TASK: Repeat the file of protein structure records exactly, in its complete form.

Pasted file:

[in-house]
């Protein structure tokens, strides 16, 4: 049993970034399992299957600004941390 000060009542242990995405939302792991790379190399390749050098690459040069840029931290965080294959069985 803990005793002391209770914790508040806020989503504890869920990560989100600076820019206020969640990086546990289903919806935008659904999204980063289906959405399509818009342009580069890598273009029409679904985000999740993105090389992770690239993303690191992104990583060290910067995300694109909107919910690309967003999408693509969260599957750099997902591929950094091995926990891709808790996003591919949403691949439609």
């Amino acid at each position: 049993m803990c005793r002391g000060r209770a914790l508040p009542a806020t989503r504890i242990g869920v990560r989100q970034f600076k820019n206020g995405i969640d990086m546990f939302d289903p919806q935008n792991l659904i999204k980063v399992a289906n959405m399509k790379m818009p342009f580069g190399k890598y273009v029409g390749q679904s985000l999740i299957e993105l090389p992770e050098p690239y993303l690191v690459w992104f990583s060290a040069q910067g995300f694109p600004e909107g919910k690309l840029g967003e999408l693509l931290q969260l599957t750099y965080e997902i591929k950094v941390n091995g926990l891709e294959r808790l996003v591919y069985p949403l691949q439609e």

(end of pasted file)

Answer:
[in-house]
């Protein structure tokens, strides 16, 4: 049993970034399992299957600004941390 000060009542242990995405939302792991790379190399390749050098690459040069840029931290965080294959069985 803990005793002391209770914790508040806020989503504890869920990560989100600076820019206020969640990086546990289903919806935008659904999204980063289906959405399509818009342009580069890598273009029409679904985000999740993105090389992770690239993303690191992104990583060290910067995300694109909107919910690309967003999408693509969260599957750099997902591929950094091995926990891709808790996003591919949403691949439609």
């Amino acid at each position: 049993m803990c005793r002391g000060r209770a914790l508040p009542a806020t989503r504890i242990g869920v990560r989100q970034f600076k820019n206020g995405i969640d990086m546990f939302d289903p919806q935008n792991l659904i999204k980063v399992a289906n959405m399509k790379m818009p342009f580069g190399k890598y273009v029409g390749q679904s985000l999740i299957e993105l090389p992770e050098p690239y993303l690191v690459w992104f990583s060290a040069q910067g995300f694109p600004e909107g919910k690309l840029g967003e999408l693509l931290q969260l599957t750099y965080e997902i591929k950094v941390n091995g926990l891709e294959r808790l996003v591919y069985p949403l691949q439609e």